Go to Navigation
Go to Content
Go to Search
Part of European Sculpture and Decorative Arts
Louis-Philippe Demay (master 1758, died 1772)
Date: 1766–67Accession Number: 17.190.1200
Jean Georges (or George) (master 1752, died 1765)
Date: ca. 1761–62Accession Number: 17.190.1125
Daniel Govaers (or Gouers) (French, master 1717, active 1736)
Date: 1734–35Accession Number: 48.187.419
Date: ca. 1740Accession Number: 1974.356.551
Jean Ducrollay (French, born 1709, master 1734, recorded 1760)
Date: 1753–54Accession Number: 17.190.1161
Mathieu Coiny fils (born 1723, master 1755, recorded 1788)
Date: 1759–60Accession Number: 17.190.1191
Browse current and upcoming exhibitions and events.
Taking snuff (powdered tobacco) was a popular social ritual in eighteenth-century France, as revealed by the richness and the variety of boxes used for storing it. Snuffboxes were made in a wide range of materials, from relatively inexpensive porcelain to costly gold embellished with diamonds, lacquer, and other precious substances. Because of their prestige and intrinsic value, snuffboxes were frequently given by the king to those in his service as rewards or to ensure support. The other portable objects for personal use displayed here are cylindrical cases (étuis) that contained grooming utensils or sealing wax, and small rectangular cases (souvenirs) that held writing implements.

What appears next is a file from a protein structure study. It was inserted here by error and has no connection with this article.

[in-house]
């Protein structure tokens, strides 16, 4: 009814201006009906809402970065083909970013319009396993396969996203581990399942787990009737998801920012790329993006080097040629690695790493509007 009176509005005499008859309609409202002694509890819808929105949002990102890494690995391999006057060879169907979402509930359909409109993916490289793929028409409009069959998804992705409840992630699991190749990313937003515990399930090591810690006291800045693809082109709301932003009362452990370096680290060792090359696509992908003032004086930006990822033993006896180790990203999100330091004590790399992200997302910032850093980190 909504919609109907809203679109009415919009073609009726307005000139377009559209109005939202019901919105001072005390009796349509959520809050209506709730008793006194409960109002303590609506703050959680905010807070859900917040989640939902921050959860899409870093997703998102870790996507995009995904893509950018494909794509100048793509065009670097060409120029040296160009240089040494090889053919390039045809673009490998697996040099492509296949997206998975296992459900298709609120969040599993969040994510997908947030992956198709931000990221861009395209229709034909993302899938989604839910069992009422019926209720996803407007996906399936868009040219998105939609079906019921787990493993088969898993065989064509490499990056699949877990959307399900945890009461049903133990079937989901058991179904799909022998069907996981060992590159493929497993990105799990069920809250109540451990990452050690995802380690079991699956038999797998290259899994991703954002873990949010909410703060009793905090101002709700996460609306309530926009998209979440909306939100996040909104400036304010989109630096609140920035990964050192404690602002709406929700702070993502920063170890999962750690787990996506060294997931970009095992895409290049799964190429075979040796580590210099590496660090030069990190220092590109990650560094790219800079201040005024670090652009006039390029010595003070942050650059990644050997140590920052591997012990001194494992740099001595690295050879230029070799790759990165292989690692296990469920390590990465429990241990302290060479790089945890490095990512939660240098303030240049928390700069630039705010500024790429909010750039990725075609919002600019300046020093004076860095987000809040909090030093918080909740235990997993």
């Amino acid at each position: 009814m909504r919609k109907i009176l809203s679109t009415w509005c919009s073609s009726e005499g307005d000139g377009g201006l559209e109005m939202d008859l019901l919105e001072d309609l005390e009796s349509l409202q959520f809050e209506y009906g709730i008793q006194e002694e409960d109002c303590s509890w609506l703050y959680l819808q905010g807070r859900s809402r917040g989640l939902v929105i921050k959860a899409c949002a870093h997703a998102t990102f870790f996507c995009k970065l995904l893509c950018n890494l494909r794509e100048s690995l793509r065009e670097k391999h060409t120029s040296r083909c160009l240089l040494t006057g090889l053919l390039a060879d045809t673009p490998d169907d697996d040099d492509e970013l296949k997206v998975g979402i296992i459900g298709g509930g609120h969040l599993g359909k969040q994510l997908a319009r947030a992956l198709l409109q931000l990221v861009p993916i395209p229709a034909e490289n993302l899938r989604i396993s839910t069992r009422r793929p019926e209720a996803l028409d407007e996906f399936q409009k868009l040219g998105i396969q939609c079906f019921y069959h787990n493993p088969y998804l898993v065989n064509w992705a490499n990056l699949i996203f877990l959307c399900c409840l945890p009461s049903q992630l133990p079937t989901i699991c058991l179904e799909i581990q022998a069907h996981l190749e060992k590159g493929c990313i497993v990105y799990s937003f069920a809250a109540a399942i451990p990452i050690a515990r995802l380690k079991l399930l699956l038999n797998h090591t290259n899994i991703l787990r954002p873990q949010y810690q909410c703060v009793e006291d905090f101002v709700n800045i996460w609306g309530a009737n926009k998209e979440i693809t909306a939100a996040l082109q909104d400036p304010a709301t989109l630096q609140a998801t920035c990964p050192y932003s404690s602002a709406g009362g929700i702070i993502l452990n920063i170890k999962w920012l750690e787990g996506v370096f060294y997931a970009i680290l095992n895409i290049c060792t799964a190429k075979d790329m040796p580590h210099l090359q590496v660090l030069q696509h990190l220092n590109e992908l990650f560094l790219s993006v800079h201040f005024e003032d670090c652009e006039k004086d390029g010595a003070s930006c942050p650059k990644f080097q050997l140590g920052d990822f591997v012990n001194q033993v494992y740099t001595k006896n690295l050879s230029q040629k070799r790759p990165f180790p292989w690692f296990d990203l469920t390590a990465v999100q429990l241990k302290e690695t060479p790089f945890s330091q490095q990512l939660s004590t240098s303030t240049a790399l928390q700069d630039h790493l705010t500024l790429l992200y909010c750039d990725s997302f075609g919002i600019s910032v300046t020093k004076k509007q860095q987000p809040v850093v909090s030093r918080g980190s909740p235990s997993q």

© 2000–2014 The Metropolitan Museum of Art. All rights reserved.